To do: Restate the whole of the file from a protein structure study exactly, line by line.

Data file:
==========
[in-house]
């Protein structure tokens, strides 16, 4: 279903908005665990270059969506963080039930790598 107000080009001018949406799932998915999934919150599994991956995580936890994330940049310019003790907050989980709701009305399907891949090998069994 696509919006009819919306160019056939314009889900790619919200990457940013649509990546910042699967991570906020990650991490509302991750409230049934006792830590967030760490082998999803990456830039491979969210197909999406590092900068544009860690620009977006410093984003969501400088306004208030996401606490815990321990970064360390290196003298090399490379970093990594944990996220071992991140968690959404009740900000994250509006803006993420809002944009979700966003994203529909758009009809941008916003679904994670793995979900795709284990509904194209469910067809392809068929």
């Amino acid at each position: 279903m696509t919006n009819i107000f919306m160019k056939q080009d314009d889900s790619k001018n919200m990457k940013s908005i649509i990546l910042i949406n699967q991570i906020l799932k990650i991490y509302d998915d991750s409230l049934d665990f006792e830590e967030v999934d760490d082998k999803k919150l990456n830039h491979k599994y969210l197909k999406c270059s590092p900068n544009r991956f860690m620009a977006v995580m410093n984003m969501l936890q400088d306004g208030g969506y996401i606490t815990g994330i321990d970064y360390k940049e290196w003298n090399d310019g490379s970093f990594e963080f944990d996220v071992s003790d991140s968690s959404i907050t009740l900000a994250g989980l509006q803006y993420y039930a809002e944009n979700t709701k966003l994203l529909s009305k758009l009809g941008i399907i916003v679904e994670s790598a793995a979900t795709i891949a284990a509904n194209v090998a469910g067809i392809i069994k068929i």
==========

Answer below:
[in-house]
């Protein structure tokens, strides 16, 4: 279903908005665990270059969506963080039930790598 107000080009001018949406799932998915999934919150599994991956995580936890994330940049310019003790907050989980709701009305399907891949090998069994 696509919006009819919306160019056939314009889900790619919200990457940013649509990546910042699967991570906020990650991490509302991750409230049934006792830590967030760490082998999803990456830039491979969210197909999406590092900068544009860690620009977006410093984003969501400088306004208030996401606490815990321990970064360390290196003298090399490379970093990594944990996220071992991140968690959404009740900000994250509006803006993420809002944009979700966003994203529909758009009809941008916003679904994670793995979900795709284990509904194209469910067809392809068929």
């Amino acid at each position: 279903m696509t919006n009819i107000f919306m160019k056939q080009d314009d889900s790619k001018n919200m990457k940013s908005i649509i990546l910042i949406n699967q991570i906020l799932k990650i991490y509302d998915d991750s409230l049934d665990f006792e830590e967030v999934d760490d082998k999803k919150l990456n830039h491979k599994y969210l197909k999406c270059s590092p900068n544009r991956f860690m620009a977006v995580m410093n984003m969501l936890q400088d306004g208030g969506y996401i606490t815990g994330i321990d970064y360390k940049e290196w003298n090399d310019g490379s970093f990594e963080f944990d996220v071992s003790d991140s968690s959404i907050t009740l900000a994250g989980l509006q803006y993420y039930a809002e944009n979700t709701k966003l994203l529909s009305k758009l009809g941008i399907i916003v679904e994670s790598a793995a979900t795709i891949a284990a509904n194209v090998a469910g067809i392809i069994k068929i």